Lamb Cannon of Lamb with beetroot relish


The British sheep sector could benefit from a £7m annual boost in revenues, AHDB has said, after US authorities ditched a three-decade-old ban on UK lamb.

Following September discussions between Boris Johnson and Joe Biden, the US Department of Agriculture (USDA) last week amended its ‘small ruminant rule’. This means that from 3 January, it will be possible to send British sheepmeat across the Atlantic for the first time since 1989, when restrictions were imposed in response to an outbreak of mad cow disease in the UK.

Also crossing the pond are trade secretary Anne-Marie Trevelyan and junior minister Penny Mordaunt. This week they will meet leading US officials, including trade representative Katherine Tai and commerce secretary Gina Raimondo, as the UK seeks to undertake “continued work towards a future free trade agreement” with the US, its biggest source of foreign investment.

The Department for International Trade said on Sunday that the visit “builds on recent successes in lifting US ban on British beef and lamb”. The US’ prohibition on British beef was lifted last year after almost a quarter of a century.

While the department has linked the lifting of the bans to government efforts to cajole the US into a sweeping post-Brexit trade deal, meat exporters and officials have been pushing the US to end the lamb veto since before the UK voted to leave the EU. 

“We welcome the news that comes after well over a decade of effort by the UK government and levy boards,” said Peter Hardwick, trade policy advisor at the British Meat Processors’ Association.

Rhys Llywelyn, market development manager at Hybu Cig Cymru – Meat Promotion Wales (HCC), said: “Securing access to the US market for lamb has been a priority for the Welsh meat and livestock sector for many years, with HCC and Welsh government first raising the issue with the American authorities over a decade ago.”

AHDB estimates the soon-to-reopen US lamb market could be worth £37m “over the first five years of trade”, and was ”fantastic news for our sheep producers and exporters”, said AHDB international market development director Phil Hadley.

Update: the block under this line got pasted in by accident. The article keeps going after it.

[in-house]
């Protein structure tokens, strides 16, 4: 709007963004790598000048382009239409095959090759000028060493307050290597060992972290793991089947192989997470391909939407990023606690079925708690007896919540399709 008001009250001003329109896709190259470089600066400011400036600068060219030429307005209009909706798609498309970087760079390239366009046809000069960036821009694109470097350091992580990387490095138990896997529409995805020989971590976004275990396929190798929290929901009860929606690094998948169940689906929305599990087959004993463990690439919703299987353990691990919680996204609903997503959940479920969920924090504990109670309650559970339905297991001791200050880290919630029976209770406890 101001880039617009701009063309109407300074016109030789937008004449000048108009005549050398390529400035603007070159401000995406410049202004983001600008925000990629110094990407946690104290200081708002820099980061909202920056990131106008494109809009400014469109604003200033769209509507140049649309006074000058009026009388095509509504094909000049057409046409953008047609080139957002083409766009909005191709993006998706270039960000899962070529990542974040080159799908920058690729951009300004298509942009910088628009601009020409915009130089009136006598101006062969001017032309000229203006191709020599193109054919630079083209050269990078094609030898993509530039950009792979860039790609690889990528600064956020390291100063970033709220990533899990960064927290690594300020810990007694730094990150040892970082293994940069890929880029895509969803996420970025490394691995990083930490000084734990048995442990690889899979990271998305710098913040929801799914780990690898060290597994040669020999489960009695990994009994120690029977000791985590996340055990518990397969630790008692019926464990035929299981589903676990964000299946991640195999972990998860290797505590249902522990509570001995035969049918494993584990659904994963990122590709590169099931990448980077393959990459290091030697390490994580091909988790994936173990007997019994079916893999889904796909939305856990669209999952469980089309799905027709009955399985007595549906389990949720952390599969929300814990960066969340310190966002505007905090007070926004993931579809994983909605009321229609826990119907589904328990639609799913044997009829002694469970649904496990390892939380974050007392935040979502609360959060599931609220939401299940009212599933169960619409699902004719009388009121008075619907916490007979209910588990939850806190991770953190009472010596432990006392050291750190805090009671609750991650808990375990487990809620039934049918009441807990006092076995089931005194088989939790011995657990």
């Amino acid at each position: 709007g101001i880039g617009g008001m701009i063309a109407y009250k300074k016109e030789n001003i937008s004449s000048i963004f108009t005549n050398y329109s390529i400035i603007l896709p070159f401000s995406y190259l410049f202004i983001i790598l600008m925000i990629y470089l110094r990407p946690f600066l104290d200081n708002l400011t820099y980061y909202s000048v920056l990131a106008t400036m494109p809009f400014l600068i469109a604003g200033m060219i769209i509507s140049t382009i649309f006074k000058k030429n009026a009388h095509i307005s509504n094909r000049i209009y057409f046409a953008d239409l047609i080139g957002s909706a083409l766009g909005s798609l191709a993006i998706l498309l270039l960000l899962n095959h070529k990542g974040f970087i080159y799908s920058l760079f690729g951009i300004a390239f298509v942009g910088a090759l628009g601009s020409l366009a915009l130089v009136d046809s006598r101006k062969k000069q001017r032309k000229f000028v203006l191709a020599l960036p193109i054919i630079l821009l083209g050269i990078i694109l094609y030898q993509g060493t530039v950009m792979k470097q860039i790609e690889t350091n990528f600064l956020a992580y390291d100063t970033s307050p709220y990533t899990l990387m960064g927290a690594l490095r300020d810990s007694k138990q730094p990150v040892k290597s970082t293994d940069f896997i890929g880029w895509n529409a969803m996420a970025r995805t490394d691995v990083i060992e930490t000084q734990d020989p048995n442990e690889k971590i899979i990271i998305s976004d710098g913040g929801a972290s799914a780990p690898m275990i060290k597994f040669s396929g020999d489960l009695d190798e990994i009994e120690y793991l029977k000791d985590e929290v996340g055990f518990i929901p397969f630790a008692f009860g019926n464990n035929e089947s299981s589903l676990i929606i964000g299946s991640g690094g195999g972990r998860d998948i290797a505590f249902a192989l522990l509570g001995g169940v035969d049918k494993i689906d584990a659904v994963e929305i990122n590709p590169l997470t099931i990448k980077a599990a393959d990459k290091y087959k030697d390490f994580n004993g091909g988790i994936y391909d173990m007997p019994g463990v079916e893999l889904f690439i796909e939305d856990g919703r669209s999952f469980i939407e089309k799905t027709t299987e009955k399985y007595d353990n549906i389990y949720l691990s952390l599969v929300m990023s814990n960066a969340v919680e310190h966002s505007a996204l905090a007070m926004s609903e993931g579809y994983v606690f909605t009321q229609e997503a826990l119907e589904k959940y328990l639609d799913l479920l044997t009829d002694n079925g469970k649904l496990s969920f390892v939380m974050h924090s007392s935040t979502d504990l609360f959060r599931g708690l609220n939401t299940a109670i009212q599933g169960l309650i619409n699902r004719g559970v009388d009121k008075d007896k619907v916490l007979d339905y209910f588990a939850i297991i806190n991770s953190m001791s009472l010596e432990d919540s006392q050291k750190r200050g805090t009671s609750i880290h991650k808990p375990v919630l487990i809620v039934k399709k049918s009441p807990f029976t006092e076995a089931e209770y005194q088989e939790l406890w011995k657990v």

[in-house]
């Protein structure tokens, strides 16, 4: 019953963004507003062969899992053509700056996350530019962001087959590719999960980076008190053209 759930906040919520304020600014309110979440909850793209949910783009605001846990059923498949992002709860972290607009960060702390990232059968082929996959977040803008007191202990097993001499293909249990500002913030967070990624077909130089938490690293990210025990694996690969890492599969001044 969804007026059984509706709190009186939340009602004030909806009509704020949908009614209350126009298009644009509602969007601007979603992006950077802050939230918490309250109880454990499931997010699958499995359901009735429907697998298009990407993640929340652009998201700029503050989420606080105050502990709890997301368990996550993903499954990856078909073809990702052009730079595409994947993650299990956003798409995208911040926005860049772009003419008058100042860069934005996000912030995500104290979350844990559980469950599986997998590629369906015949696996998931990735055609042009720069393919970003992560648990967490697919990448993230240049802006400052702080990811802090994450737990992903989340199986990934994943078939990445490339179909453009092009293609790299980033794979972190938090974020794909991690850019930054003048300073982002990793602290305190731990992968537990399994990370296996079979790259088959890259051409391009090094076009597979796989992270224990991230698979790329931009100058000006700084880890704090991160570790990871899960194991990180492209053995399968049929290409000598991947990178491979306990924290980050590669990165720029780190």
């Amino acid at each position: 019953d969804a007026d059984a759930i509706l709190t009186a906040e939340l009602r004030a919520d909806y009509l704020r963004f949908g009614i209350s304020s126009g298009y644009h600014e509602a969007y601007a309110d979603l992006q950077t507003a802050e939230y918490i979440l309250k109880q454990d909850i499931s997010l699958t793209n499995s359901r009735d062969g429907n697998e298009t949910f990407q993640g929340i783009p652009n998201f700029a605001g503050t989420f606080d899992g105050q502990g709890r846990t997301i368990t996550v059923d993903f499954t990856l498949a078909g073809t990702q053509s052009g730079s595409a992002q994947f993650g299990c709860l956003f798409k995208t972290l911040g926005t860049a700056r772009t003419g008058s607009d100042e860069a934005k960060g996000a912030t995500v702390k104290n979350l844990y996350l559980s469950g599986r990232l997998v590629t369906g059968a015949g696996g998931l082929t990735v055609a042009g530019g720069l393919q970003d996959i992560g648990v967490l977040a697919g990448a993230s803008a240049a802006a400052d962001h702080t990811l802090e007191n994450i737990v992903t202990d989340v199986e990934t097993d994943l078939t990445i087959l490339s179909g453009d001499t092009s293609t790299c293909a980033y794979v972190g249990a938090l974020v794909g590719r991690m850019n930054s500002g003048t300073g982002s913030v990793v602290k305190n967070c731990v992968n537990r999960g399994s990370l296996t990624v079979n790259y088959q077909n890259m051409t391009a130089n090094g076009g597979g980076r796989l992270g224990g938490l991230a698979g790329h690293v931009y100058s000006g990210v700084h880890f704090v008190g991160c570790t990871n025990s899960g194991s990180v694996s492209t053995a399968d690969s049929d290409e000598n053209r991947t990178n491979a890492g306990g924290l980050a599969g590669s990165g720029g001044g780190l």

Britain’s total lamb exports are worth around £370m a year, according to the BMPA, with Hardwick saying that, over time, exports to the US could rise to around 10% of the total.

Although Americans eat far less lamb than Brits, with per-person consumption of around 0.5kg, around one-eighth that of the of UK, the government believes that could be in flux.

“The US market for lamb is growing as consumer trends change,” environment secretary George Eustice said on Friday. The government last month said it would send eight new food trade envoys to “key markets,” including the US, which the BMPA’s Hardwick said was “a very high value market and will be a good outlet for high-added-value cuts.”

The US gets most of its lamb imports from Australia and New Zealand, both of which recently agreed free trade deals with the UK that could see British lamb producers facing cut-price competition from abroad even as they look to restart exports to the US, where they will also compete against the same Antipodean suppliers.

According to AHDB, a dearth of high-quality cuts at home “is why the UK imports lamb from NZ and Australia in the form of legs, and exports whole or half carcases”, with the EU the main destination for the latter.

And if Australia’s fraught relationship with China deteriorates to the point that Beijing cuts market access for Australian lamb, the extra supply from down under “may undercut our domestic market”, according to a recent AHDB report.